Bill is "squinting" now, determining his next move !
Member Since: 19 août 2006 Posts: 0 Comments: 15847
Quoting Stormchaser2007:


Satellite image is a day old.
oops, k i removed it. Just installed it and i was impressed with the view, didnt bothered to check the date there. Do you know is there a way to update this?

Thanks.
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Bill LOOKS LIKE IT IS MOVING WSW
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Needs to re filter the dry air out before it can really form an eye.

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2865. Patrap
Tropical Atlantic - AMSU 89 GHz Loop
Member Since: 3 juillet 2005 Posts: 426 Comments: 129089
Quoting MeterologistDewon9:
In this blog Florida is not the sunshine state, it is the Hurricane State
you mean the plywood state
2862. P451
Well, I treated myself to 8 hours at the beach at Manasquan NJ today - about 10 miles from where I live.

Water was an incredible 79F. That's very very rare for up here. Usually tops around 74-75 in August. Once or twice a decade gets to 77/78. Several times per decade we get about 72/73. To see 79 is amazing. It won't last with Bill stirring everything up though. Great day.

Am tired (yes, I know, poor me, what a tough day), so, seeing there's not much really going on, here's my lone contribution to the blog tonight:

12KM WV:



And, surface maps from the HPC/DOC/NOAA/NWS/NCEP collaboration.
Remember, the MB readings on tropical lows are always way off with these maps. Just use them for positioning of the storm.

Thursday (Bill not yet on the map)



Friday



Saturday



Sunday (again, this is how they do things there, Bill is the LOW PRESSURE area)



Monday (Yeah, that's Bill interacting with the other storm system. Perfect storm scenario? Doubtful, but, would prove interesting as it shot out to sea. England? Who knows...)




====
And some Bill models:


18Z GFS Model




12Z CMC Model



====

G'night.
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No, I have not gone, before I go, was studying the latest loop a bit more, and yes, will add fuel to the fire and y'all will think me silly but...

In this loop, the 'core' and thunderstorms of Bill seem to have taken a Southerly 'dive'???

What is this, how to interpret, is it real or illusion?

http://www.ssd.noaa.gov/goes/east/catl/loop-wv.html

I'll watch for answers and then off to bed.

Specially as I am in Barbados, right West of that 'dropped convection'.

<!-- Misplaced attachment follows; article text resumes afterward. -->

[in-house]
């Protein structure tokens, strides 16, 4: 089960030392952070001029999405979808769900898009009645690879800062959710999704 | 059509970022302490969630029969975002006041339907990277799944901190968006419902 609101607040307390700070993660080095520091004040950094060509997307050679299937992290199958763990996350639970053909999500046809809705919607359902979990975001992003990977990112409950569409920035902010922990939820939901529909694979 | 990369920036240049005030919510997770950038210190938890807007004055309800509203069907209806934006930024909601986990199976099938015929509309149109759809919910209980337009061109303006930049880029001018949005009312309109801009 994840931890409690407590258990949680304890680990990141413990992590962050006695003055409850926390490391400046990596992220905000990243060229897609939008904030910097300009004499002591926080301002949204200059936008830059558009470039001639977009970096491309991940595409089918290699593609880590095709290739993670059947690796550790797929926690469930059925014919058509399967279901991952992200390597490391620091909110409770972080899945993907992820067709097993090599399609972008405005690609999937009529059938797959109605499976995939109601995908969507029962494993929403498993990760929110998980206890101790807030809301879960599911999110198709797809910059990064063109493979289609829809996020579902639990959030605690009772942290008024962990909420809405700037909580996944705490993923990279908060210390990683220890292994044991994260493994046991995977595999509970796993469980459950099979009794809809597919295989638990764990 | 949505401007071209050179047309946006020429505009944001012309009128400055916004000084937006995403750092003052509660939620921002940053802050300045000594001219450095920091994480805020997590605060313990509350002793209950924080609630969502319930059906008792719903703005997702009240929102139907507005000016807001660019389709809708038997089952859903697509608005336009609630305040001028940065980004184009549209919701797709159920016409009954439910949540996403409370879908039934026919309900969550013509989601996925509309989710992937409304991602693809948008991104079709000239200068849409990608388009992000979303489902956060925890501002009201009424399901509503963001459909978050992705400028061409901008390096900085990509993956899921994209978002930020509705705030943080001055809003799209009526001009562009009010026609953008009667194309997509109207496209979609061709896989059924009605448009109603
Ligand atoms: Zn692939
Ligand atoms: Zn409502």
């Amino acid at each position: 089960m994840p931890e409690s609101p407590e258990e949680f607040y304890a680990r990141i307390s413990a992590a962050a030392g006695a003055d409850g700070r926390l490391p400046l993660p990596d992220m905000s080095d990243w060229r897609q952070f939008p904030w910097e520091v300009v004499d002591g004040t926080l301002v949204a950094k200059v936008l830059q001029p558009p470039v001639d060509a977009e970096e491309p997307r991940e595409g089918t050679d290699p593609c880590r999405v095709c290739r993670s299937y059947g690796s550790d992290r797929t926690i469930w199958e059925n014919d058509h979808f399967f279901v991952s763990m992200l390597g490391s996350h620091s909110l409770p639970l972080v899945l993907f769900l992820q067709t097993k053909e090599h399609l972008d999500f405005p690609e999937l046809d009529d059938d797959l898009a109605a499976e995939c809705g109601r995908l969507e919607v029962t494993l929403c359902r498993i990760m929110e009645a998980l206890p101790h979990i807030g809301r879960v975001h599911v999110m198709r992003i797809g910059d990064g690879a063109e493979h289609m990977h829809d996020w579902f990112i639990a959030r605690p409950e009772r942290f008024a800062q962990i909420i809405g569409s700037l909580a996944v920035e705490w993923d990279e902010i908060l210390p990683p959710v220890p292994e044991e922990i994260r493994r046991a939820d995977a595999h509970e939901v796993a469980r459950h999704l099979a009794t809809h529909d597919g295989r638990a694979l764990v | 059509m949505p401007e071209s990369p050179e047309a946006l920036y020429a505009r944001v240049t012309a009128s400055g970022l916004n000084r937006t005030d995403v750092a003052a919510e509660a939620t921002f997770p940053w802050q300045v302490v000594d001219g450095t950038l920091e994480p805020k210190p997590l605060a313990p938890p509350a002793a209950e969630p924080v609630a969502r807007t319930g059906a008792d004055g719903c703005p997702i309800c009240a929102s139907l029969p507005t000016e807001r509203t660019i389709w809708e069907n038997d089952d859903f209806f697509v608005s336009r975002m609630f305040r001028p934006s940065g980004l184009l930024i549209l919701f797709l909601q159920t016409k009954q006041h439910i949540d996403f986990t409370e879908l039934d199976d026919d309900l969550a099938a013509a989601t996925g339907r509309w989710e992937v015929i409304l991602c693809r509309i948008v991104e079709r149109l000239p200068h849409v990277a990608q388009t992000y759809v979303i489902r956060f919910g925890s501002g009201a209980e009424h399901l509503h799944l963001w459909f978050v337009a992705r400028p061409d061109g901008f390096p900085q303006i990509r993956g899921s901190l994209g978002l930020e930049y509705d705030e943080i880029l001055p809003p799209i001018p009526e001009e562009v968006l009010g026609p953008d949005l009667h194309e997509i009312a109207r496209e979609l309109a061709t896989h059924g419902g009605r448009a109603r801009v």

This storm is strange.
Thanks!
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We have continuous lightning and tropical downpours here in Miami at the moment and probably will for the next three days or so.
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Quoting StSimonsIslandGAGuy:
BrockBerlin, the last major hurricane to make landfall in Georgia was on October 2, 1898.


Thanks for the info, but that is a long streak of luck even for a small area of coast like that.
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2858. Dakster
Quoting StSimonsIslandGAGuy:
BrockBerlin, the last major hurricane to make landfall in Georgia was on October 2, 1898.


WOW. Georgia is so overdue...
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2857. Relix
Quoting islagal:
If Bill takes a West shift...is there any remote possibility of a N Caribbean storm...Yucatan or S. Cuba?


Nah this outcome is nearly impossible, even an Antilles impact is very hard to fathom, but as all in weather and nature... it can all change in a few hours and we have no way of predicting.
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Quoting HurricaneCavalier:
GO DOLPHINS!!

Go Falcons!
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2855. Patrap
Tropical Atlantic - SSM/I Rain Rate Loop
Member Since: 3 juillet 2005 Posts: 426 Comments: 129089
2854. jdjnola
Quoting centex:
It's all about the turn. Turns a day early (history it didn't) it's a fish, turns on time the forecast track to close to call how it will impact people or turns a day late and some people will be in danger. We know they can't call turns exactly, they miss that more than a few times.


These are some wise words. Katrina was supposed to follow Claudette's path once she crossed over Florida but the NHC forecast the turn a little (lot?) too early and look how that turned out... Link
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Hi all

Been lurking for years now. Just wanted to say thanks to everyone for the continuos information and occasional laugh
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Quoting Stormchaser2007:
And here we go....


CI# /Pressure/ Vmax
3.8 / 992.7mb/ 61.0kt


Final T# Adj T# Raw T#
(3hr avg)
3.7 4.1 5.8

bill not looking too happy right now.
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Quoting islagal:
If Bill takes a West shift...is there any remote possibility of a N Caribbean storm...Yucatan or S. Cuba?


Incredibly remote even a Florida/GA hit would be extremely remote with a west shift, main places affected by the west shift would be New England.
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Well I am off to bed.

Here on the east coast, the Atlantic coast, of Dominica in the Lesser Antilles,the tone of the sea swell is very gradually changing and every half an hour or so there is an upsurge of the trade winds. Bill is a long way off but is now almost on our latitude and the far off signals are starting.
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Quoting islagal:
If Bill takes a West shift...is there any remote possibility of a N Caribbean storm...Yucatan or S. Cuba?